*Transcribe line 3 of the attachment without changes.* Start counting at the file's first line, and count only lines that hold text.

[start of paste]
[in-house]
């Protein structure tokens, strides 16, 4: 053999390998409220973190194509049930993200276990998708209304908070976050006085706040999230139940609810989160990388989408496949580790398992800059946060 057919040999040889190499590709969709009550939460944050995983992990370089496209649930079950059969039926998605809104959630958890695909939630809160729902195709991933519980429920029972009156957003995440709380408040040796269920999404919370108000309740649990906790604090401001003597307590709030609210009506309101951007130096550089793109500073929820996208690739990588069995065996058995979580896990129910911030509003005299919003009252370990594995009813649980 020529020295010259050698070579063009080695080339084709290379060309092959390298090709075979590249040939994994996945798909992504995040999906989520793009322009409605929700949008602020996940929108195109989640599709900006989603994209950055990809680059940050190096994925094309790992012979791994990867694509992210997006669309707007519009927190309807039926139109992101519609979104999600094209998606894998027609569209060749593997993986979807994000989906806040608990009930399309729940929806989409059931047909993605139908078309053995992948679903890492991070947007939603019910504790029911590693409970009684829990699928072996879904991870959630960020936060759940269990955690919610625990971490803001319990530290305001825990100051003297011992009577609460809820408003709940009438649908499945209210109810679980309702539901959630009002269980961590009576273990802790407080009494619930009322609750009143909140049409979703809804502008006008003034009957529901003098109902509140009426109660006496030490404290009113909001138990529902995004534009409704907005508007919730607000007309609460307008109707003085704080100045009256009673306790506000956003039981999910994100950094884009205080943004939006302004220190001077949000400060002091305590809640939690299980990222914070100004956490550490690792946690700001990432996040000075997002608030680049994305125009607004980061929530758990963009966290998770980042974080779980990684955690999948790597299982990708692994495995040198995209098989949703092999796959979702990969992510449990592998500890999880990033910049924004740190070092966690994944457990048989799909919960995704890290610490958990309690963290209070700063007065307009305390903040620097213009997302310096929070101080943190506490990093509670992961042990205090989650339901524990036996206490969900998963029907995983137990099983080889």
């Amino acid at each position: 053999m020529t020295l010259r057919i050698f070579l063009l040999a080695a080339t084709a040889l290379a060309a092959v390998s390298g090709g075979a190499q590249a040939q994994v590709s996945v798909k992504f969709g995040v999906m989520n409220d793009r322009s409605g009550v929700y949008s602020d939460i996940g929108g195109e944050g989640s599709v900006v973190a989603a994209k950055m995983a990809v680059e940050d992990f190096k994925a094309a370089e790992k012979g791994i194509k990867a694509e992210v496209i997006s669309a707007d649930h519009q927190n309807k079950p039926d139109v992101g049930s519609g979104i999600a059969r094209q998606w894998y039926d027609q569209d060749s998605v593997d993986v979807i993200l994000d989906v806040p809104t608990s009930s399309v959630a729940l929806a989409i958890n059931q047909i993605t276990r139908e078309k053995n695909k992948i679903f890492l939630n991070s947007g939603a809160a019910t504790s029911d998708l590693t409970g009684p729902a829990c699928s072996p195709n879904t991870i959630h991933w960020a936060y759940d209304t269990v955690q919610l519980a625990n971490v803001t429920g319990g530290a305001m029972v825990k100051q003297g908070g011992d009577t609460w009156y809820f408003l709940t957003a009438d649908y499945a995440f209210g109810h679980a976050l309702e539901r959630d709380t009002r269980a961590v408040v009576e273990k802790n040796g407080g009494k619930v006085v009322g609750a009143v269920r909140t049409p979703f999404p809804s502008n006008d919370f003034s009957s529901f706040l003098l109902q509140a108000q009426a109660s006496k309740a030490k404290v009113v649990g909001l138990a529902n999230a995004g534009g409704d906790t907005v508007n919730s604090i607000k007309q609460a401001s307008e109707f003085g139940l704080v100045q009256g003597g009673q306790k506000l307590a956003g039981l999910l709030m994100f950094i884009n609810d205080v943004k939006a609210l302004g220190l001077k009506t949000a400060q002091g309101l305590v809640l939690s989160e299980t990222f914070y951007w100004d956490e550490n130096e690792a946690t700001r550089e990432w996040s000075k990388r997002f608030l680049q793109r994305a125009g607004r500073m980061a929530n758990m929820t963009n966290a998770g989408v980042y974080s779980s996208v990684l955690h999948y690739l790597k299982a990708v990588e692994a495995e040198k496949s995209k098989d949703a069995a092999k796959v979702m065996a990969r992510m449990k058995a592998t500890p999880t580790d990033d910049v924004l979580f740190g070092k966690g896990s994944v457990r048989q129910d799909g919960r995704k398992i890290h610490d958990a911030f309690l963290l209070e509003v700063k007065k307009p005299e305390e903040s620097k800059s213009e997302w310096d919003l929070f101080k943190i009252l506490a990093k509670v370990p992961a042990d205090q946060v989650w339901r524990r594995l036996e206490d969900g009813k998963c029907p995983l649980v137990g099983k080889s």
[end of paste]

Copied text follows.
């Amino acid at each position: 053999m020529t020295l010259r057919i050698f070579l063009l040999a080695a080339t084709a040889l290379a060309a092959v390998s390298g090709g075979a190499q590249a040939q994994v590709s996945v798909k992504f969709g995040v999906m989520n409220d793009r322009s409605g009550v929700y949008s602020d939460i996940g929108g195109e944050g989640s599709v900006v973190a989603a994209k950055m995983a990809v680059e940050d992990f190096k994925a094309a370089e790992k012979g791994i194509k990867a694509e992210v496209i997006s669309a707007d649930h519009q927190n309807k079950p039926d139109v992101g049930s519609g979104i999600a059969r094209q998606w894998y039926d027609q569209d060749s998605v593997d993986v979807i993200l994000d989906v806040p809104t608990s009930s399309v959630a729940l929806a989409i958890n059931q047909i993605t276990r139908e078309k053995n695909k992948i679903f890492l939630n991070s947007g939603a809160a019910t504790s029911d998708l590693t409970g009684p729902a829990c699928s072996p195709n879904t991870i959630h991933w960020a936060y759940d209304t269990v955690q919610l519980a625990n971490v803001t429920g319990g530290a305001m029972v825990k100051q003297g908070g011992d009577t609460w009156y809820f408003l709940t957003a009438d649908y499945a995440f209210g109810h679980a976050l309702e539901r959630d709380t009002r269980a961590v408040v009576e273990k802790n040796g407080g009494k619930v006085v009322g609750a009143v269920r909140t049409p979703f999404p809804s502008n006008d919370f003034s009957s529901f706040l003098l109902q509140a108000q009426a109660s006496k309740a030490k404290v009113v649990g909001l138990a529902n999230a995004g534009g409704d906790t907005v508007n919730s604090i607000k007309q609460a401001s307008e109707f003085g139940l704080v100045q009256g003597g009673q306790k506000l307590a956003g039981l999910l709030m994100f950094i884009n609810d205080v943004k939006a609210l302004g220190l001077k009506t949000a400060q002091g309101l305590v809640l939690s989160e299980t990222f914070y951007w100004d956490e550490n130096e690792a946690t700001r550089e990432w996040s000075k990388r997002f608030l680049q793109r994305a125009g607004r500073m980061a929530n758990m929820t963009n966290a998770g989408v980042y974080s779980s996208v990684l955690h999948y690739l790597k299982a990708v990588e692994a495995e040198k496949s995209k098989d949703a069995a092999k796959v979702m065996a990969r992510m449990k058995a592998t500890p999880t580790d990033d910049v924004l979580f740190g070092k966690g896990s994944v457990r048989q129910d799909g919960r995704k398992i890290h610490d958990a911030f309690l963290l209070e509003v700063k007065k307009p005299e305390e903040s620097k800059s213009e997302w310096d919003l929070f101080k943190i009252l506490a990093k509670v370990p992961a042990d205090q946060v989650w339901r524990r594995l036996e206490d969900g009813k998963c029907p995983l649980v137990g099983k080889s």